History Of Baldwin Motion Corvettes - Mr. Motion And His Corvettes - Part Two

Martyn L. Schorr Dec 1, 2002 0 Comment(s)
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We started building Phase III GTs to order in 1969, with production ending in 1971," Joel Rosen told us. "The GT was just too expensive for the audience that we had cultivated for big-block Camaros, Chevelles, Novas, and our $3,000 SS-427 Street Racer Special Biscaynes. The most expensive GT built, the air-conditioned '70 Daytona Yellow GT that Thomas Squire ordered on February 2nd, 1970, went out the door for over $13,000 including delivery to Los Angeles, Calfornia. It's one of only three GTs accounted for today." Squire's Phase III GT, powered by a blueprinted 535hp Phase III 454, had been clocked at 0-to-60 mph in 4.4 seconds with a top speed of over 150 mph prior to delivery. The engine was backed up by a modified Turbo 400 automatic fitted with a Hone Overdrive which allowed high-speed cruising with the 4.88 rear gears. It spent most of its life in the Warner Brothers studio fleet and was found by Rosen in the early 1990s finished in black paint that looked as though it were applied with a brush! It was restored for Rosen by New Jersey Corvette specialists Randy Bianchi and John Walleck for its "coming out party" at the 1993 New York Auto Show. Fortunately, Rosen was able to supply the car's original paperwork including customer invoice and shop orders, insuring the restoration would be totally accurate. It remained in Rosen's personal collection until last year. "Although we only sold few GTs, we ended up doing an incredible business marketing individual GT body parts and conversion kits to shops that specialized in customizing Corvettes," said Rosen.

Aside from the obvious performance and styling that Corvette enthusiasts couldn't get from Chevrolet, the Baldwin-Motion GT Corvette offered an A/C option with its highest-horsepower solid-lifter engines. That's right, 500-plus-hp, open-chamber heads, solid lifter cam, and air conditioning! When a Baldwin-Motion Corvette customer ordered an ultra-high-performance powertrain and air conditioning, Rosen simply ordered the Corvette from Chevrolet with the highest-horsepower engine option that was available with air conditioning. With the in-car plumbing in place, it was possible to build a monster air-conditioned Corvette. To keep the revs down during high-speed cruising and extend air-conditioner compressor life, Rosen suggested also ordering a Hone Overdrive which worked with automatic as well as four-speed transmissions. It reduced the final drive ratio (numerically) by a full 30 percent (4.88/3.42:1).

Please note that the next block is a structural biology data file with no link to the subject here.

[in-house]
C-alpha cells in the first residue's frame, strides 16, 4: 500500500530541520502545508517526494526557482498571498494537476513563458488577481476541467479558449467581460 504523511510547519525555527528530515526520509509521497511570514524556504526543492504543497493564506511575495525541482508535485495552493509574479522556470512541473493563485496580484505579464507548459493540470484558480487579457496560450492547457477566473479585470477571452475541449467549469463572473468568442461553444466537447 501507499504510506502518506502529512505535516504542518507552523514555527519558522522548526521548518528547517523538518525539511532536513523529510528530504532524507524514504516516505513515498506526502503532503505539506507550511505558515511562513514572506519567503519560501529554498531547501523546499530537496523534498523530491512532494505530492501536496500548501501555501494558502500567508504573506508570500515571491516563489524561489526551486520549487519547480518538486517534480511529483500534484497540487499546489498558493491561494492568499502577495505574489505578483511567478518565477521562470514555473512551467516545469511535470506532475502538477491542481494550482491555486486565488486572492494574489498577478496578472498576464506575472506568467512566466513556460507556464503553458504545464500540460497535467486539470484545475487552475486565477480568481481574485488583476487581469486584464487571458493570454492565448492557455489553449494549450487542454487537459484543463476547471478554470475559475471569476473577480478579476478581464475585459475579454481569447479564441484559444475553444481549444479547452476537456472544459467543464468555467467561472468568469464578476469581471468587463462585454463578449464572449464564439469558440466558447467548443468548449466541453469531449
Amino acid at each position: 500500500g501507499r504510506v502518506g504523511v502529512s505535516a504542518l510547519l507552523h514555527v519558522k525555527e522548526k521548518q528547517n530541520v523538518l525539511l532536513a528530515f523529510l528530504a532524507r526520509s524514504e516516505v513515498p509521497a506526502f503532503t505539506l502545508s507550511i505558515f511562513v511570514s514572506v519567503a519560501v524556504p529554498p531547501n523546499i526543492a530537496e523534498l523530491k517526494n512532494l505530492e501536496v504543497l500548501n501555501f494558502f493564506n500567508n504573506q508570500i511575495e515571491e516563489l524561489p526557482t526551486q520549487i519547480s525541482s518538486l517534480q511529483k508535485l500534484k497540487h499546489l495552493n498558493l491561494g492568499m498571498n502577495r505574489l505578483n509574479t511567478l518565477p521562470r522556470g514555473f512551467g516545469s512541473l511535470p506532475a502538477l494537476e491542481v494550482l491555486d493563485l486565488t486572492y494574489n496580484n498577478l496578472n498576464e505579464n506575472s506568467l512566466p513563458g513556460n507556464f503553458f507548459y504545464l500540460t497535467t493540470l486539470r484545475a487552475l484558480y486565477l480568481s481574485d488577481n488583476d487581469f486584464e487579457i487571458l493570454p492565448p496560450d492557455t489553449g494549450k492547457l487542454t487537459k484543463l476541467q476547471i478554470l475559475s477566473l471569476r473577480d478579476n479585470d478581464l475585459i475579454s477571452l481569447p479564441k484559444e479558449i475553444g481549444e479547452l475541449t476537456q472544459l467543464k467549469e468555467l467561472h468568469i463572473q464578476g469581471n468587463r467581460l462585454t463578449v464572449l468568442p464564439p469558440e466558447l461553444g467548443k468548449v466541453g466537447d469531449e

During this period Rosen limited Motion's racing activities primarily to big-block Camaros running in A/Modified Production. By winning a lot and setting AHRA and NHRA records with a succession of big-inch Camaros (driven first by Bill Mitchell and later by Dennis Ferrara), Rosen insured a big-following for the Baldwin-Motion Camaros that formed the basis for his specialty car business. He sponsored some high-profile small- and big-block Camaros campaigned by name-brand drag racers to keep Motion in front of the fans. In addition to KO-MOTION Rosen was also a sponsor of the NHRA record-setting drag racing Corvettes campaigned by Floridian Bo Laws.

Not long after successfully debuting the Phase III GT Corvette Rosen got involved in building and marketing replicas of Chevrolet's Mako Shark Corvette showcar, the concept car that was the forerunner of the production '68 Stingray. He showed a prototype in 1970, complete with louvered and tapered backlight, tilt frontend and a multihued blue shark paint job. Badged as the Baldwin-Motion "Maco Shark" (to avoid a conflict with GM), Rosen did a brisk business building replicas and marketing body conversion kits.


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